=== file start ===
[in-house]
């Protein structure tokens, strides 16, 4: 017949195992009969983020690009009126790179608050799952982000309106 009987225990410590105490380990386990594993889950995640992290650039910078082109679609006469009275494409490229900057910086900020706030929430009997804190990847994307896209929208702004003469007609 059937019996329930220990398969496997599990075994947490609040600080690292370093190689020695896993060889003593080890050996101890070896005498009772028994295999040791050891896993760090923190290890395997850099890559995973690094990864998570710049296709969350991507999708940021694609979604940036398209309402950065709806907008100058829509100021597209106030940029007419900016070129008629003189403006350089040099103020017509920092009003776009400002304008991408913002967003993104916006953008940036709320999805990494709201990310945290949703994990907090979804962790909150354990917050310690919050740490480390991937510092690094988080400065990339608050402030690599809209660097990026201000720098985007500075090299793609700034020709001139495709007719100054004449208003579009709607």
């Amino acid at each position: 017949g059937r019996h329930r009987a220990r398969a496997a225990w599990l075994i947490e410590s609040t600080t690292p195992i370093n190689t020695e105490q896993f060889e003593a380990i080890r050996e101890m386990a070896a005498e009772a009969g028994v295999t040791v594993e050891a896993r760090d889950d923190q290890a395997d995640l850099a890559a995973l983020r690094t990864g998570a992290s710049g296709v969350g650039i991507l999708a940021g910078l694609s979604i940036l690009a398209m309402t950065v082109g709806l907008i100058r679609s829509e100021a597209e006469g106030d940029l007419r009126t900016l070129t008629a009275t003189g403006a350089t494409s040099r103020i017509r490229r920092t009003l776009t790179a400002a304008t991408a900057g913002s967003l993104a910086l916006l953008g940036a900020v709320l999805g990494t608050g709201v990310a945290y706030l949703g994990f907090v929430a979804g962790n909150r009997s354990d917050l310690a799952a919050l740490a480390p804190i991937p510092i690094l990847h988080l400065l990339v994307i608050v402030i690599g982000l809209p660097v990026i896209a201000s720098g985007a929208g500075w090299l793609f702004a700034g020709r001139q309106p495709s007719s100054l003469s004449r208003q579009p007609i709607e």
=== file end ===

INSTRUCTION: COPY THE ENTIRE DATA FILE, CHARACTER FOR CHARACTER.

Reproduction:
[in-house]
């Protein structure tokens, strides 16, 4: 017949195992009969983020690009009126790179608050799952982000309106 009987225990410590105490380990386990594993889950995640992290650039910078082109679609006469009275494409490229900057910086900020706030929430009997804190990847994307896209929208702004003469007609 059937019996329930220990398969496997599990075994947490609040600080690292370093190689020695896993060889003593080890050996101890070896005498009772028994295999040791050891896993760090923190290890395997850099890559995973690094990864998570710049296709969350991507999708940021694609979604940036398209309402950065709806907008100058829509100021597209106030940029007419900016070129008629003189403006350089040099103020017509920092009003776009400002304008991408913002967003993104916006953008940036709320999805990494709201990310945290949703994990907090979804962790909150354990917050310690919050740490480390991937510092690094988080400065990339608050402030690599809209660097990026201000720098985007500075090299793609700034020709001139495709007719100054004449208003579009709607």
């Amino acid at each position: 017949g059937r019996h329930r009987a220990r398969a496997a225990w599990l075994i947490e410590s609040t600080t690292p195992i370093n190689t020695e105490q896993f060889e003593a380990i080890r050996e101890m386990a070896a005498e009772a009969g028994v295999t040791v594993e050891a896993r760090d889950d923190q290890a395997d995640l850099a890559a995973l983020r690094t990864g998570a992290s710049g296709v969350g650039i991507l999708a940021g910078l694609s979604i940036l690009a398209m309402t950065v082109g709806l907008i100058r679609s829509e100021a597209e006469g106030d940029l007419r009126t900016l070129t008629a009275t003189g403006a350089t494409s040099r103020i017509r490229r920092t009003l776009t790179a400002a304008t991408a900057g913002s967003l993104a910086l916006l953008g940036a900020v709320l999805g990494t608050g709201v990310a945290y706030l949703g994990f907090v929430a979804g962790n909150r009997s354990d917050l310690a799952a919050l740490a480390p804190i991937p510092i690094l990847h988080l400065l990339v994307i608050v402030i690599g982000l809209p660097v990026i896209a201000s720098g985007a929208g500075w090299l793609f702004a700034g020709r001139q309106p495709s007719s100054l003469s004449r208003q579009p007609i709607e």